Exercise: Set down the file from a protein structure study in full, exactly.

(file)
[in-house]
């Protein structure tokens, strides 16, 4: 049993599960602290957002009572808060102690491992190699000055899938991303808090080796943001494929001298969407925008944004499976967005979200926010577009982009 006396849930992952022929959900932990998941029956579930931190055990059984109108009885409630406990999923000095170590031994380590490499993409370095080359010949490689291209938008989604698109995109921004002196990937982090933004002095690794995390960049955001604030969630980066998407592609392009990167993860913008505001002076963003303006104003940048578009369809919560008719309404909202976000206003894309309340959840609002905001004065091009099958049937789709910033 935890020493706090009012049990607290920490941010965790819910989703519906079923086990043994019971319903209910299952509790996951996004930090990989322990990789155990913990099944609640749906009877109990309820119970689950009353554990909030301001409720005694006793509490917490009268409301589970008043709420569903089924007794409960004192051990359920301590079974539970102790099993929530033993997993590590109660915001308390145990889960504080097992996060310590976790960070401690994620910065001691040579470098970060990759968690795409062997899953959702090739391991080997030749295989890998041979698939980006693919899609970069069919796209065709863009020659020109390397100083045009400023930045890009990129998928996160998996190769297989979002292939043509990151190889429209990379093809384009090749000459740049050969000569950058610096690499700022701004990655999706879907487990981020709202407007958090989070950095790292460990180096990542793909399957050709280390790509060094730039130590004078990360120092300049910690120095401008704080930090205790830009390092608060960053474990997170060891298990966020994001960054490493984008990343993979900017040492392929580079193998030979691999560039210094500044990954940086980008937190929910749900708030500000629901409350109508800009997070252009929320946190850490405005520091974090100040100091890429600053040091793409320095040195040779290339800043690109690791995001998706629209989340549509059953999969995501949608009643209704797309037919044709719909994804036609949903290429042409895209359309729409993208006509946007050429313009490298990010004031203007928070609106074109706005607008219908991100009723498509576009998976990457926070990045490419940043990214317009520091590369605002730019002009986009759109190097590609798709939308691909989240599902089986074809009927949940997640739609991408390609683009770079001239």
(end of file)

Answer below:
[in-house]
């Protein structure tokens, strides 16, 4: 049993599960602290957002009572808060102690491992190699000055899938991303808090080796943001494929001298969407925008944004499976967005979200926010577009982009 006396849930992952022929959900932990998941029956579930931190055990059984109108009885409630406990999923000095170590031994380590490499993409370095080359010949490689291209938008989604698109995109921004002196990937982090933004002095690794995390960049955001604030969630980066998407592609392009990167993860913008505001002076963003303006104003940048578009369809919560008719309404909202976000206003894309309340959840609002905001004065091009099958049937789709910033 935890020493706090009012049990607290920490941010965790819910989703519906079923086990043994019971319903209910299952509790996951996004930090990989322990990789155990913990099944609640749906009877109990309820119970689950009353554990909030301001409720005694006793509490917490009268409301589970008043709420569903089924007794409960004192051990359920301590079974539970102790099993929530033993997993590590109660915001308390145990889960504080097992996060310590976790960070401690994620910065001691040579470098970060990759968690795409062997899953959702090739391991080997030749295989890998041979698939980006693919899609970069069919796209065709863009020659020109390397100083045009400023930045890009990129998928996160998996190769297989979002292939043509990151190889429209990379093809384009090749000459740049050969000569950058610096690499700022701004990655999706879907487990981020709202407007958090989070950095790292460990180096990542793909399957050709280390790509060094730039130590004078990360120092300049910690120095401008704080930090205790830009390092608060960053474990997170060891298990966020994001960054490493984008990343993979900017040492392929580079193998030979691999560039210094500044990954940086980008937190929910749900708030500000629901409350109508800009997070252009929320946190850490405005520091974090100040100091890429600053040091793409320095040195040779290339800043690109690791995001998706629209989340549509059953999969995501949608009643209704797309037919044709719909994804036609949903290429042409895209359309729409993208006509946007050429313009490298990010004031203007928070609106074109706005607008219908991100009723498509576009998976990457926070990045490419940043990214317009520091590369605002730019002009986009759109190097590609798709939308691909989240599902089986074809009927949940997640739609991408390609683009770079001239």